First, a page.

Epithelial CaSR deficiency alters intestinal integrity and promotes proinflammatory immune responses

Sam X. Cheng, Yaíma L. Lightfoot, Tao Yang, Mojgan Zadeh, Lieqi Tang, Bikash Sahay, Gary P. Wang, Jennifer L. Owen, Mansour Mohamadzadeh

Research output: Contribution to journalArticlepeer-review

61 Scopus citations


The intestinal epithelium is equipped with sensing receptor mechanisms that interact with luminal microorganisms and nutrients to regulate barrier function and gut immune responses, thereby maintaining intestinal homeostasis. Herein, we clarify the role of the extracellular calcium-sensing receptor (CaSR) using intestinal epithelium-specific Casr-/- mice. Epithelial CaSR deficiency diminished intestinal barrier function, altered microbiota composition, and skewed immune responses towards proinflammatory. Consequently, Casr-/- mice were significantly more prone to chemically induced intestinal inflammation resulting in colitis. Accordingly, CaSR represents a potential therapeutic target for autoinflammatory disorders, including inflammatory bowel diseases.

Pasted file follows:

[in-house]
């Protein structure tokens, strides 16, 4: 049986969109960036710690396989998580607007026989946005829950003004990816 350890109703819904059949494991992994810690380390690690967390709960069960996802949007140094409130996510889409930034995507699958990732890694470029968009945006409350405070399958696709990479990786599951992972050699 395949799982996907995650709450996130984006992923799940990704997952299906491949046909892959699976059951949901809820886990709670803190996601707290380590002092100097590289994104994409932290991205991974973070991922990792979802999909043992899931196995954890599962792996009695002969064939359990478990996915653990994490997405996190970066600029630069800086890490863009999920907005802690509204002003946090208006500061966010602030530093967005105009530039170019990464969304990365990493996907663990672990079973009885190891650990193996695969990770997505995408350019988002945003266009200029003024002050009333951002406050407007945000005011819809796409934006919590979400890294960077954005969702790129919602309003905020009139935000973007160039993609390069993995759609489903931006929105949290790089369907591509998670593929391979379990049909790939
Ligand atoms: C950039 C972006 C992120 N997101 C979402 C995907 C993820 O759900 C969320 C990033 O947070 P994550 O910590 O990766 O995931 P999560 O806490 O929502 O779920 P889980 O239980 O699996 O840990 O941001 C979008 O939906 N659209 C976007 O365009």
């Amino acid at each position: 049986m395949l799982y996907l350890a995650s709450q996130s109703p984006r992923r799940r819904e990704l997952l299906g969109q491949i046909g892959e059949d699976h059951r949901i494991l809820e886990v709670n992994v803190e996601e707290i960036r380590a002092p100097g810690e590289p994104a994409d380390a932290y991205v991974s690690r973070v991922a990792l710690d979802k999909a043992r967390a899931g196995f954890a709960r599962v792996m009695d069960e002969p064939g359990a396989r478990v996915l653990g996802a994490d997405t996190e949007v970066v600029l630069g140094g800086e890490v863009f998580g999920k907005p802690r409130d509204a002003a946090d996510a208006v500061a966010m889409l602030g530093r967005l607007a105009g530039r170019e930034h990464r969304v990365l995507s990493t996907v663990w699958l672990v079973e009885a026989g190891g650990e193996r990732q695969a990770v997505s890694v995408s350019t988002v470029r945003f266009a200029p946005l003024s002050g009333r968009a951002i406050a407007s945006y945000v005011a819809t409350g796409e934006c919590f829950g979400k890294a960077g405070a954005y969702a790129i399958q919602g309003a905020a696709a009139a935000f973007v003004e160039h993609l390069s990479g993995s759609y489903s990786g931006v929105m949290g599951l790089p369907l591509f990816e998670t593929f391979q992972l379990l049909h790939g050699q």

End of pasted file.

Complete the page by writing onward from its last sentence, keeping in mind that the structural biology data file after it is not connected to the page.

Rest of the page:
Original languageEnglish (US)
Pages (from-to)4158-4166
Number of pages9
JournalFEBS Letters
Issue number22
StatePublished - Nov 17 2014
Externally publishedYes


  • Calcium-sensing receptor
  • Colitis
  • Epithelial cell
  • Gut microbiota
  • Inflammation
  • Intestinal barrier function

ASJC Scopus subject areas

  • Genetics
  • Molecular Biology
  • Biophysics
  • Structural Biology
  • Biochemistry
  • Cell Biology


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